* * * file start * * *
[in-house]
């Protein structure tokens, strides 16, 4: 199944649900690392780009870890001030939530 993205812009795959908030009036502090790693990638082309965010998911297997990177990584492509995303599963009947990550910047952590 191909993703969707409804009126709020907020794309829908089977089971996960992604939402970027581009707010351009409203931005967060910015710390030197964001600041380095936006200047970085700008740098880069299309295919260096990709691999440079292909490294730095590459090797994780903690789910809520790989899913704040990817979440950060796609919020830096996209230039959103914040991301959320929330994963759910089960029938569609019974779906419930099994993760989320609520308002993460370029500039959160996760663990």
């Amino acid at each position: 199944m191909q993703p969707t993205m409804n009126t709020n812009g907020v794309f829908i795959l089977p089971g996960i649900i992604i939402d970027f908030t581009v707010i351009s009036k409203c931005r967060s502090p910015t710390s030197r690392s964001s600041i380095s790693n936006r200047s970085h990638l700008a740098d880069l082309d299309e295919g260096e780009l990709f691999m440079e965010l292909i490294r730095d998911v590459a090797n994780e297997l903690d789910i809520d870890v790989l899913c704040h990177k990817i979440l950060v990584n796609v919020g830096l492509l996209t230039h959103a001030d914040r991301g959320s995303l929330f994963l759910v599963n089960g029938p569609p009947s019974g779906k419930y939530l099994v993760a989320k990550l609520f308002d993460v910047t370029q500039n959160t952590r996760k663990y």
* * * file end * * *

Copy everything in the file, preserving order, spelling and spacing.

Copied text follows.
[in-house]
């Protein structure tokens, strides 16, 4: 199944649900690392780009870890001030939530 993205812009795959908030009036502090790693990638082309965010998911297997990177990584492509995303599963009947990550910047952590 191909993703969707409804009126709020907020794309829908089977089971996960992604939402970027581009707010351009409203931005967060910015710390030197964001600041380095936006200047970085700008740098880069299309295919260096990709691999440079292909490294730095590459090797994780903690789910809520790989899913704040990817979440950060796609919020830096996209230039959103914040991301959320929330994963759910089960029938569609019974779906419930099994993760989320609520308002993460370029500039959160996760663990």
């Amino acid at each position: 199944m191909q993703p969707t993205m409804n009126t709020n812009g907020v794309f829908i795959l089977p089971g996960i649900i992604i939402d970027f908030t581009v707010i351009s009036k409203c931005r967060s502090p910015t710390s030197r690392s964001s600041i380095s790693n936006r200047s970085h990638l700008a740098d880069l082309d299309e295919g260096e780009l990709f691999m440079e965010l292909i490294r730095d998911v590459a090797n994780e297997l903690d789910i809520d870890v790989l899913c704040h990177k990817i979440l950060v990584n796609v919020g830096l492509l996209t230039h959103a001030d914040r991301g959320s995303l929330f994963l759910v599963n089960g029938p569609p009947s019974g779906k419930y939530l099994v993760a989320k990550l609520f308002d993460v910047t370029q500039n959160t952590r996760k663990y």